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Opinion: Pearl Harbor from the Japanese American perspective 

The internment camp for Japanese Americans at Manzanar, Calif.

The internment camp for Japanese Americans at Manzanar, Calif.

Dec. 7 brings up dark memories for Japanese Americans

By Chris Komai

[Note from the Editor: On Dec. 7, 1941 the Imperial Japanese Navy launched a surprise naval and air attack against Pearl Harbor, which led to the United States’ entry into World War II. Pres. Roosevelt famously described Dec. 7 as “a date which will live in infamy.”]

Dec. 7 for Japanese Americans who remember World War II is always a date that is filled with dark emotions. On one level as Americans, our country was attacked by a foreign power and the United States was brought into the war. On a level specific to our community, Dec. 7 evokes the memories of the government moving against our families without charge and without trial.

Chris Komai.

Chris Komai.

My grandfather was an immigrant from Japan who was publisher of the local newspaper, the Rafu Shimpo. The FBI came to his house on Dec. 7 and took him away. He was never charged with a crime (to my knowledge), but was held well into 1946. He was never the same person and died in 1950. The Japanese attack on Pearl Harbor also led to overt prejudice against anyone of Japanese ancestry, culminating with President Roosevelt signing Executive Order 9066 on February 19, 1942. That executive order led to forced removal of thousands of Japanese Americans from their homes and businesses on the West Coast and Hawaii. Over 120,000 persons of Japanese ancestry were unfairly incarcerated by the U.S. Government, 110,000 in ten major concentration camps in seven different states.

Beyond that, for Japanese Americans living in Hawaii, the attack on their state and their country was personally painful in other ways. Former U.S. Senator Daniel Inouye was a young student hoping to become a doctor when the attack happened. Like so many other Japanese Americans, Inouye immediately wanted to volunteer and fight for the U.S. armed forces. But Inouye and Japanese Americans were given a government designation: 4C. That meant the government considered Inouye an “enemy alien” and not a citizen. Eventually, the War Department relented and out of Hawaii came the 100th Infantry Battalion (mostly made up of those in the Hawaii National Guard) and the famed 442nd Regimental Combat Team.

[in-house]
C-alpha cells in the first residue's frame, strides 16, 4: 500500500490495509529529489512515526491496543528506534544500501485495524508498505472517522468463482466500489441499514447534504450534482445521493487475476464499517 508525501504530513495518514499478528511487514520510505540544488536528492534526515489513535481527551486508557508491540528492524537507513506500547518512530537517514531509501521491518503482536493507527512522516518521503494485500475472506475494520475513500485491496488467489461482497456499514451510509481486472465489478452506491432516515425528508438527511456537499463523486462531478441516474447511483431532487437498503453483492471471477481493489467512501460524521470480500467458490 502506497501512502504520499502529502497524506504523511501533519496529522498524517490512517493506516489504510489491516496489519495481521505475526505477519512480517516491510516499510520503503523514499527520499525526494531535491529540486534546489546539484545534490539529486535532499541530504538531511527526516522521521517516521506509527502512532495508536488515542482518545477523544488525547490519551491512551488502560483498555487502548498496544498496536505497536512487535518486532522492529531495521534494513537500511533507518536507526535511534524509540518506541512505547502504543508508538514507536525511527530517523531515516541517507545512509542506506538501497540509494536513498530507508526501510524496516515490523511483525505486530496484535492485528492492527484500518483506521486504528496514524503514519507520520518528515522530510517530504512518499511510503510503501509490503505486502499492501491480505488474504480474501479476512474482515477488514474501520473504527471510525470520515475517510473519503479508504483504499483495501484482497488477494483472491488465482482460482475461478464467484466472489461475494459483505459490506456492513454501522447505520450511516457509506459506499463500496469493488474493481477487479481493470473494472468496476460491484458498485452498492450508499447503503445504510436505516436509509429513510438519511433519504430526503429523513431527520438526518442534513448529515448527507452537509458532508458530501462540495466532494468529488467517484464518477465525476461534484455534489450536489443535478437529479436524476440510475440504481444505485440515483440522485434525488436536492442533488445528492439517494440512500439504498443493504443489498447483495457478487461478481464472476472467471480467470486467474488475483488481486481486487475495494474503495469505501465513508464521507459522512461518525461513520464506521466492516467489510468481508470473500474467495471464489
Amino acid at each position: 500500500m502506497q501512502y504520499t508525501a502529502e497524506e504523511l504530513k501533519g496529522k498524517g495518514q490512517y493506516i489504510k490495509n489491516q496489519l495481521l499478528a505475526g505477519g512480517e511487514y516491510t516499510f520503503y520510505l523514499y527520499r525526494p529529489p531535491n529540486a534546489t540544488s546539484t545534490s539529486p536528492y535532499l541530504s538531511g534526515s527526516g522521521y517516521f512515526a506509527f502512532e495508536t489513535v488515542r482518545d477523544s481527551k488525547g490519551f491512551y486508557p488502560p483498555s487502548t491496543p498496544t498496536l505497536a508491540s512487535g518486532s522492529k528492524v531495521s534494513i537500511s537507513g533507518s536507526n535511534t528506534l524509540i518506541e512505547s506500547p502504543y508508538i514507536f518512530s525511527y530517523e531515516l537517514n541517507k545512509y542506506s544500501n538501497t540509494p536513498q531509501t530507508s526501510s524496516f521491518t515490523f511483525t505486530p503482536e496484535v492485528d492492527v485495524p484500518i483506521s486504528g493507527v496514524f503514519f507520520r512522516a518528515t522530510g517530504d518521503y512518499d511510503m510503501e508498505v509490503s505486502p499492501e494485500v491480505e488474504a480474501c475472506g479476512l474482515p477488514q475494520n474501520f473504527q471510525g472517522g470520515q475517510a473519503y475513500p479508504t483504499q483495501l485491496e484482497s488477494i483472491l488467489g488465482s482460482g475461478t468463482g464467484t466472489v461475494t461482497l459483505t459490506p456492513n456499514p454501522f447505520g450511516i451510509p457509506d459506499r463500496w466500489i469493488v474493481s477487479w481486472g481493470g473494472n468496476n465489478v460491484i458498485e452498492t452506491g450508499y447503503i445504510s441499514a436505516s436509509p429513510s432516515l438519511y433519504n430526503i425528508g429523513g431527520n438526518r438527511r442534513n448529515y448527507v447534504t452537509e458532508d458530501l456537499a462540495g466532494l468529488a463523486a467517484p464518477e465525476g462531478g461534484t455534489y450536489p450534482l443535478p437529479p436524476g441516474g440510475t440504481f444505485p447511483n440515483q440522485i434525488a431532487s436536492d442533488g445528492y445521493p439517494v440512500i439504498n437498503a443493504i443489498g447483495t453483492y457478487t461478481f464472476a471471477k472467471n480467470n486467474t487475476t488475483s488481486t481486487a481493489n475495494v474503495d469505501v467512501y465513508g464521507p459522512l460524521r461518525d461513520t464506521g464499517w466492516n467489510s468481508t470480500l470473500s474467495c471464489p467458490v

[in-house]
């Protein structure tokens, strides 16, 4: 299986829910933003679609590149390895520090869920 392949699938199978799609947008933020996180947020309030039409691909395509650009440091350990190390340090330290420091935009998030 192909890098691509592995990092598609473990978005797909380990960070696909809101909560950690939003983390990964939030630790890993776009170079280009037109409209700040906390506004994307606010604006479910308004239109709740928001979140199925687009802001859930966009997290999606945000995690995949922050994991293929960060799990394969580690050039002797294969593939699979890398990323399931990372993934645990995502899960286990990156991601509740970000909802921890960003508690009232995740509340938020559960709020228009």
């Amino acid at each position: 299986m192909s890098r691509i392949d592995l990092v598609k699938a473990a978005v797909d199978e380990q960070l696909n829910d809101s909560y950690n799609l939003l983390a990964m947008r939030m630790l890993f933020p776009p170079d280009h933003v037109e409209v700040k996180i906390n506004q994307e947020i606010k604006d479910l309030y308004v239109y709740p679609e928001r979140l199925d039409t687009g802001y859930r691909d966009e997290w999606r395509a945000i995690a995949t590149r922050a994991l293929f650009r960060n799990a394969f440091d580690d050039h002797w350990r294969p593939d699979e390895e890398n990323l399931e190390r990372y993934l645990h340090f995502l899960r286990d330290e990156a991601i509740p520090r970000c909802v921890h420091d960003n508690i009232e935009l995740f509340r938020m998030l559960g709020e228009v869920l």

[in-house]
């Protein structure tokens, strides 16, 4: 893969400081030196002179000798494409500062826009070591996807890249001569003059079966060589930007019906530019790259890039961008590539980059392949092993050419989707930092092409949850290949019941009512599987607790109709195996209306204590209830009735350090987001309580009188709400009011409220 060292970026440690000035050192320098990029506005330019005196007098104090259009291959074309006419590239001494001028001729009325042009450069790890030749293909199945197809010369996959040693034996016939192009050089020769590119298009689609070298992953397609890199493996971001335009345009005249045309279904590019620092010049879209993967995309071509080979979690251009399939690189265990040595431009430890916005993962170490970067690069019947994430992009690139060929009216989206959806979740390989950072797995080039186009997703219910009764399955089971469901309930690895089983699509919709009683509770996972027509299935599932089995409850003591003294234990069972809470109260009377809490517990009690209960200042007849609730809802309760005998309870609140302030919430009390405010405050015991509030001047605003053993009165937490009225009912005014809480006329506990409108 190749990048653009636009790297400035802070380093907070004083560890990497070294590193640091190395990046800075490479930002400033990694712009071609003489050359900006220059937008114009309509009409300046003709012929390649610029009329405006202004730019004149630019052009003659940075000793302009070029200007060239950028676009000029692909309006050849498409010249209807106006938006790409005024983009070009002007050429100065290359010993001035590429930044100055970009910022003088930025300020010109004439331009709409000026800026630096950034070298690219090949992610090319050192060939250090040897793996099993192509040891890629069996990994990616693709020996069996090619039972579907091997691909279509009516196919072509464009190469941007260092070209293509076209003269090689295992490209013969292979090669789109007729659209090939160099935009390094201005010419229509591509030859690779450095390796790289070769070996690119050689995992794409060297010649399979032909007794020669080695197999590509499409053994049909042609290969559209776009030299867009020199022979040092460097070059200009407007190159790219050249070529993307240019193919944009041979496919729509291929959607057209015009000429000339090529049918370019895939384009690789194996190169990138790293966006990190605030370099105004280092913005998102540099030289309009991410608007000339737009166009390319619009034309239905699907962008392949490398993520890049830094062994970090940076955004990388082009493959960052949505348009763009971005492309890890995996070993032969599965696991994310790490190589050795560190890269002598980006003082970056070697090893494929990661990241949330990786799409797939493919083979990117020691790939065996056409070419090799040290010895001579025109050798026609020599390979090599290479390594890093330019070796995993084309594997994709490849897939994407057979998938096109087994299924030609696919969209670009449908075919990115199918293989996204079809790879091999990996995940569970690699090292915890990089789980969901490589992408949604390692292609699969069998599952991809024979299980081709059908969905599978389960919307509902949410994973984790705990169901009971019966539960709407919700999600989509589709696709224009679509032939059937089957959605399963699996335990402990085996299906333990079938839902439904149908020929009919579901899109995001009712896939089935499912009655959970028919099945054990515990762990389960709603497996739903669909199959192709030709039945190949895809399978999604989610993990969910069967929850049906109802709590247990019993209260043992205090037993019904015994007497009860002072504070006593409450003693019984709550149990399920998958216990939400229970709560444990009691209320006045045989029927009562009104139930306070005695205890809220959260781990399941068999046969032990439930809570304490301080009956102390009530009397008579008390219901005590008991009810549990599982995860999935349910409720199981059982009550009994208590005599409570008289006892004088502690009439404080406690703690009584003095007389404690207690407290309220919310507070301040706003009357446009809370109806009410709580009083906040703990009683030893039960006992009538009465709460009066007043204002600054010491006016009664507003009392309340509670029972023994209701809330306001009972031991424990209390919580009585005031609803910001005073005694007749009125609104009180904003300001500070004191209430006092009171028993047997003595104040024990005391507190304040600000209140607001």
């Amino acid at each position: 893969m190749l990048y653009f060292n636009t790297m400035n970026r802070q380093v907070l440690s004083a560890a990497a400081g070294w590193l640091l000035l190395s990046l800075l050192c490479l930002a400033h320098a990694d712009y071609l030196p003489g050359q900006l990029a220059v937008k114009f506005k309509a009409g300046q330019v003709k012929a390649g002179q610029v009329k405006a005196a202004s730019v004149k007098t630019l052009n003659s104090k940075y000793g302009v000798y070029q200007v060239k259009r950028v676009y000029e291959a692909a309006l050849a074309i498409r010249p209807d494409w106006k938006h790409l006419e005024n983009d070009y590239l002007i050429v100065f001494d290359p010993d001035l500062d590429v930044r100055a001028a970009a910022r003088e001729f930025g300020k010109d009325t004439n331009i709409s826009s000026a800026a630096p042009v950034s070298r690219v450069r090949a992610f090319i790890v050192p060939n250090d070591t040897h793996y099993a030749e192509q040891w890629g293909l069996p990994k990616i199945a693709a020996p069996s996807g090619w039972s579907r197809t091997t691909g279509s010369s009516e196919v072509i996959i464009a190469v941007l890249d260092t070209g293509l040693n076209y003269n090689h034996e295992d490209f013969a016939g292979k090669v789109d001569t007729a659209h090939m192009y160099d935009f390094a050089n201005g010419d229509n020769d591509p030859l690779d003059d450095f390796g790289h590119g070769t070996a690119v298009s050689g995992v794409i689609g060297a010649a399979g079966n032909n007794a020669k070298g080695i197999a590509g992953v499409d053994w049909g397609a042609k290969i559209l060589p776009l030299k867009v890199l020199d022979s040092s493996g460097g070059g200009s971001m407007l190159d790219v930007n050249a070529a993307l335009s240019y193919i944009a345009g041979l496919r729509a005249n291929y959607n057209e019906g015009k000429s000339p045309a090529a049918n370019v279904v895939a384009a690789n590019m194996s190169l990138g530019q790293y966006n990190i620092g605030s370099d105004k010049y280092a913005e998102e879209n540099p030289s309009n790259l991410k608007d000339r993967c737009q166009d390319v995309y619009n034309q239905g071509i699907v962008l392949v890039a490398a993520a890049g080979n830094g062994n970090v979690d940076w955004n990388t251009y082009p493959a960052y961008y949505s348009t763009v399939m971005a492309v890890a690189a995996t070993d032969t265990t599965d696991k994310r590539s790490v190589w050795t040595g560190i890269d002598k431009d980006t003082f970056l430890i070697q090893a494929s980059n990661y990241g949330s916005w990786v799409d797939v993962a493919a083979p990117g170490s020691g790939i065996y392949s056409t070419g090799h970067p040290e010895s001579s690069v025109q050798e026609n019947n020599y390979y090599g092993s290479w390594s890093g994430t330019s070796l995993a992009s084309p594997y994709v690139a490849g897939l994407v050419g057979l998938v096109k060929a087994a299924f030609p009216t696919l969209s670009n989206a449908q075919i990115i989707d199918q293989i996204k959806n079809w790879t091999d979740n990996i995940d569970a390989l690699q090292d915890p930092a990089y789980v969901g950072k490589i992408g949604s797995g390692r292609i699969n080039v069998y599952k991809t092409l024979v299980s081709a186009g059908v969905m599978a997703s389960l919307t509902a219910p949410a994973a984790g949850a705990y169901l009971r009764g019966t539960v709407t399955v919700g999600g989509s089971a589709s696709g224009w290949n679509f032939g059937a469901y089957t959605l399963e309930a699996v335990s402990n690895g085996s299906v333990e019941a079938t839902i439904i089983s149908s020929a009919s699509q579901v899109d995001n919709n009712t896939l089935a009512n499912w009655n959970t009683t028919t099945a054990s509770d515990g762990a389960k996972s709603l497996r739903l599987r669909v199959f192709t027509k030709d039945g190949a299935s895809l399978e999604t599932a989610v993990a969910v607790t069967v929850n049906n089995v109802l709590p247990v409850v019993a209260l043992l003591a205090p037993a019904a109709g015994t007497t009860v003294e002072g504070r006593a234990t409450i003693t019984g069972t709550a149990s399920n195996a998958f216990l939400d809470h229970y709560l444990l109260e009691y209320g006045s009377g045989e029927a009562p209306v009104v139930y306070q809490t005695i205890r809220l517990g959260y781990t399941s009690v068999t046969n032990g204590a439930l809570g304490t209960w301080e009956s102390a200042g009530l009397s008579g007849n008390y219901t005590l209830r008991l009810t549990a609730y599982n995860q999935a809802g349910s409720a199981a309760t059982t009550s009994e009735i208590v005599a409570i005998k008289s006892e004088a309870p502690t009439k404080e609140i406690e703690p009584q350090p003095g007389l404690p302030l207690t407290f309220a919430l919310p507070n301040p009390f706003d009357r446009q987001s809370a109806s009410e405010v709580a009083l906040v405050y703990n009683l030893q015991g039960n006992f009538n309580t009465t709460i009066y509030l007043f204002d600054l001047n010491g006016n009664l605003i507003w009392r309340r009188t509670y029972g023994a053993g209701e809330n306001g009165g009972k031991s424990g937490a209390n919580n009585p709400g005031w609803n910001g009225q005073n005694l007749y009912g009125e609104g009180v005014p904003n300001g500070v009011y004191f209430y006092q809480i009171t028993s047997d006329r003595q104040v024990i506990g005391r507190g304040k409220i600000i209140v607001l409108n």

Those two units ended up being the most decorated for their size and length of service in the history of the U.S. Armed Forces. Daniel Inouye became a captain with the 442nd, but lost his right arm in combat. He eventually was presented with the Medal of Honor by President Clinton in 2000. (For reference, look up the National Veterans Network to see how these Japanese American soldiers were presented with the Congressional Gold Medal in 2011.) Also, President Reagan signed the Civil Liberties Act of 1988 into law which provided an official apology and redress for many (but not all) unfairly treated during the war.

Growing up, many Japanese Americans of my generation (I was born in 1952) were nervous whenever December 7th came around. We were the likely targets for taunting or worse whenever this day came up, even though our community had fought so valiantly during the war in both Europe and the Pacific (Japanese Americans served in the Military Intelligence Service).

As the generations have passed, the feeling of fear for Dec. 7 has subsided for Japanese Americans. But those of us who know our history will always remember that it was on this day, our community was unfairly targeted by its own country and the repercussions of that prejudice would last decades.


Chris Komai was formerly the Public Information Officer for the Japanese American National Museum. He serves as president of the Little Tokyo Community Council in Los Angeles.

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